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Old 01-03-2012, 02:58 PM   #1
linux26f
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Editing Every 10th Line of a File


Hi,

I am trying to replace the first word of every 10th line in a file. What would be the most efficient language to do this.

Thanks.
 
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Old 01-03-2012, 03:26 PM   #2
TB0ne
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Quote:
Originally Posted by linux26f View Post
Hi,
I am trying to replace the first word of every 10th line in a file. What would be the most efficient language to do this.
Thanks.
No idea, without some context. How big is the file? What kind of replacement are you talking about? (regex type string, or static?) Variable file names each time, or the same?

If you mean just a small-ish text file, replacing something like "string1" with "string2", bash would work fine. If you're talking about a 20GB file, and replacing strings like "Item-A13802-CL" with "ItemBCL13802", that's more of a job for Perl, or another more heavy-duty language.
 
Old 01-03-2012, 03:49 PM   #3
makyo
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Hi.

GNU sed has a feature that allows firstline-step addresses, like so:
Code:
#!/usr/bin/env bash

# @(#) s1	Demonstrate first~step address selection for GNU sed.

# Utility functions: print-as-echo, print-line-with-visual-space, debug.
# export PATH="/usr/local/bin:/usr/bin:/bin"
pe() { for _i;do printf "%s" "$_i";done; printf "\n"; }
pl() { pe;pe "-----" ;pe "$*"; }
db() { ( printf " db, ";for _i;do printf "%s" "$_i";done;printf "\n" ) >&2 ; }
db() { : ; }
C=$HOME/bin/context && [ -f $C ] && $C sed

FILE=${1-data1}

pl " Input data file $FILE:"
cat $FILE

pl " Results:"
sed -r '2~3s/^\w+/changed to this string/' $FILE

exit 0
producing:
Code:
% ./s1

Environment: LC_ALL = C, LANG = C
(Versions displayed with local utility "version")
OS, ker|rel, machine: Linux, 2.6.26-2-amd64, x86_64
Distribution        : Debian GNU/Linux 5.0.8 (lenny) 
GNU bash 3.2.39
GNU sed version 4.1.5

-----
 Input data file data1:
Bruckner kinetic cordon cryptography bantam calendrical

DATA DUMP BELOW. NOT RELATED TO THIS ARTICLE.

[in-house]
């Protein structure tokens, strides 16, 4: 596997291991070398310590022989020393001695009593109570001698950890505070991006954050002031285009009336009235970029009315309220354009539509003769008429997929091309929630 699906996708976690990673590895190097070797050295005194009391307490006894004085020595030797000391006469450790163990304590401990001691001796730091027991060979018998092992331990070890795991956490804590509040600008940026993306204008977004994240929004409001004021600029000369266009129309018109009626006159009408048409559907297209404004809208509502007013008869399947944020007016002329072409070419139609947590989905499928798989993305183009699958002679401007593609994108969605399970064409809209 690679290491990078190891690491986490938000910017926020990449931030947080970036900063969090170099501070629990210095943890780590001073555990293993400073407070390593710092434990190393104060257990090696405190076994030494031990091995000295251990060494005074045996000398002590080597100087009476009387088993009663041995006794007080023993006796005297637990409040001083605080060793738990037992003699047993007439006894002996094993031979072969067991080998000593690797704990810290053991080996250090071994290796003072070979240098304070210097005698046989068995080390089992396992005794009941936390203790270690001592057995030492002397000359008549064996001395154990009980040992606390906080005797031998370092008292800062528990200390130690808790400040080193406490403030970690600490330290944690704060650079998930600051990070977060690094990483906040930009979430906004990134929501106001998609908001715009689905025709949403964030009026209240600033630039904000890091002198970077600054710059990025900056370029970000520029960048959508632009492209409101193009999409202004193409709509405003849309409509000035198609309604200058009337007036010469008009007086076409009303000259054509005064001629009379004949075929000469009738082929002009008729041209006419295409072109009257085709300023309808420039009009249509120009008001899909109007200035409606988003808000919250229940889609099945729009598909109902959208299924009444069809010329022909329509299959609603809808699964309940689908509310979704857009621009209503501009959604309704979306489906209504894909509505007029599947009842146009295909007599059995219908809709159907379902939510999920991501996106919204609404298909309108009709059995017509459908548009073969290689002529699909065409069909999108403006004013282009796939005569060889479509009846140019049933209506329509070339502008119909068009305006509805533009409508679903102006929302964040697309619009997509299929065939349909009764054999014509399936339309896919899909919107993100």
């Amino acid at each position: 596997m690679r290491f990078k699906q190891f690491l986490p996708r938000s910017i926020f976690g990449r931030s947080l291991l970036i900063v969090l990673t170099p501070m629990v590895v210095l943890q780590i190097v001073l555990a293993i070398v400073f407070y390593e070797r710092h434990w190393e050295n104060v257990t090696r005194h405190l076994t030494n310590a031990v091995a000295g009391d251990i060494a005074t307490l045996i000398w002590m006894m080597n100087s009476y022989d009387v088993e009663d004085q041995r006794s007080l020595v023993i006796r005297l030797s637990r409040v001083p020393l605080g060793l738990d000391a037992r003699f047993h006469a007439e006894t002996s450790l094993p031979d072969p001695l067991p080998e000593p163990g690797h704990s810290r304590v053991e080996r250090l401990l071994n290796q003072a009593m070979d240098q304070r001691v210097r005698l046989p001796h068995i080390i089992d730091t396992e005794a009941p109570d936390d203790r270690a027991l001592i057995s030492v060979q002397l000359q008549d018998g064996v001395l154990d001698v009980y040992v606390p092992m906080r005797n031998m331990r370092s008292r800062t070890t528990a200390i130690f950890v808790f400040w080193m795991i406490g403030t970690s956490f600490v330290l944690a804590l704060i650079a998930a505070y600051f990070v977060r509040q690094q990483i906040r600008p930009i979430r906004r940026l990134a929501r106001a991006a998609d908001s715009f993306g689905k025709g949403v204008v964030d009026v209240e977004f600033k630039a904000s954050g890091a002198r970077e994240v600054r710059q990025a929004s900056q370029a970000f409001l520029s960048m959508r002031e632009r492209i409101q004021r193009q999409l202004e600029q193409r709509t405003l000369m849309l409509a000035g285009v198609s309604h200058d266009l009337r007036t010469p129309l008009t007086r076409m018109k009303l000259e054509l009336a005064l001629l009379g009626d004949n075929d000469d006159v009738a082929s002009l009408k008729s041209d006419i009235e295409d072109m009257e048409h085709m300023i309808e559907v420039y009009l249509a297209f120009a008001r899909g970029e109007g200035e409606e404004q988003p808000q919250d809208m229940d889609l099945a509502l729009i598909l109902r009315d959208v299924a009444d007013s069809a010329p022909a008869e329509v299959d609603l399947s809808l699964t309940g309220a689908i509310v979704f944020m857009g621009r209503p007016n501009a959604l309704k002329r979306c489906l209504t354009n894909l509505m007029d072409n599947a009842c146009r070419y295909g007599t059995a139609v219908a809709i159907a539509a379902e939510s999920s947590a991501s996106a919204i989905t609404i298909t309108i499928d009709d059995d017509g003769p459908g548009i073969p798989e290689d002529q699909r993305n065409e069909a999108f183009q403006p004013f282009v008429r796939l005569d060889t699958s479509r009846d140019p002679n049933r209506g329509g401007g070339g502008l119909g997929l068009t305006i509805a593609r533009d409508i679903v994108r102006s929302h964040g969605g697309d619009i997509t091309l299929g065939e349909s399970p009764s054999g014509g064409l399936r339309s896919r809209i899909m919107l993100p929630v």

venture antagonistic. Drool adsalsey barbarism
horseshoe pappy acrylate. Dayton Friedrich inn maxima
capita sract vicar accordant. Sinai forgettable
ointment Hippocrates swampy hotelman upturn Kobayashi.
Kingsbury chorus gracte David Marty slavish!
Ophthalmology whixalvy int look fraught. Klelengy
ajectalk Bausch ordnance sturgeon hike Renault Kruse
prep gases potassium. Gallon carefree libation Ronnie
plasmon crust barbudo irchotche.

-----
 Results:
Bruckner kinetic cordon cryptography bantam calendrical
changed to this string antagonistic. Drool adsalsey barbarism
horseshoe pappy acrylate. Dayton Friedrich inn maxima
capita sract vicar accordant. Sinai forgettable
changed to this string Hippocrates swampy hotelman upturn Kobayashi.
Kingsbury chorus gracte David Marty slavish!
Ophthalmology whixalvy int look fraught. Klelengy
changed to this string Bausch ordnance sturgeon hike Renault Kruse
prep gases potassium. Gallon carefree libation Ronnie
plasmon crust barbudo irchotche.
Note that the separator is a tilde, not a dash. See GNU man sed for details ... cheers, makyo

( edit 1: forgot option "-r" )

Last edited by makyo; 01-03-2012 at 04:35 PM.
 
Old 01-03-2012, 03:53 PM   #4
lucmove
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Location: Brazil
Distribution: Debian Jessie
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1) Make sure you think of a string that is NOT present in the file. For example, "WOOTWOOT".

2) Add line number and "WOOTWOOT" before every line:
Code:
% nl -s " WOOTWOOT " file.txt > tempfile1.txt
Check tempfile1.txt and you will understand:
Code:
% less tempfile1.txt
3) Now the line number of every TENTH line MUST end in "0" (zero), therefore you can safely replace whatever you want in every line that contains "some number, ZERO, space, WOOTWOOT and space". That's a perfect job for sed:
Code:
% sed 's/[0-9]*0 WOOTWOOT /s/find this string/replace with this string/' tempfile1.txt > tempfile2.txt
4) Now let's clean the line numbers and WOOTWOOTs of the resulting file:
Code:
% sed 's/^.*WOOTWOOT //' tempfile2.txt > tempfile1.txt
5) Now check tempfile1.txt, it must be just the way you want it. If you're happy with the result, use it:
Code:
% mv tempfile1.txt file.txt
 
Old 01-03-2012, 07:58 PM   #5
Cedrik
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Code:
perl -i.bak -pe '$_=~s/\s*(\w+)/Word Replacement/ if $.=~/0$/' file
file updated in place and original saved as file.bak

(edit)
added \s just in case there are some space chars before the first word

Last edited by Cedrik; 01-03-2012 at 08:03 PM.
 
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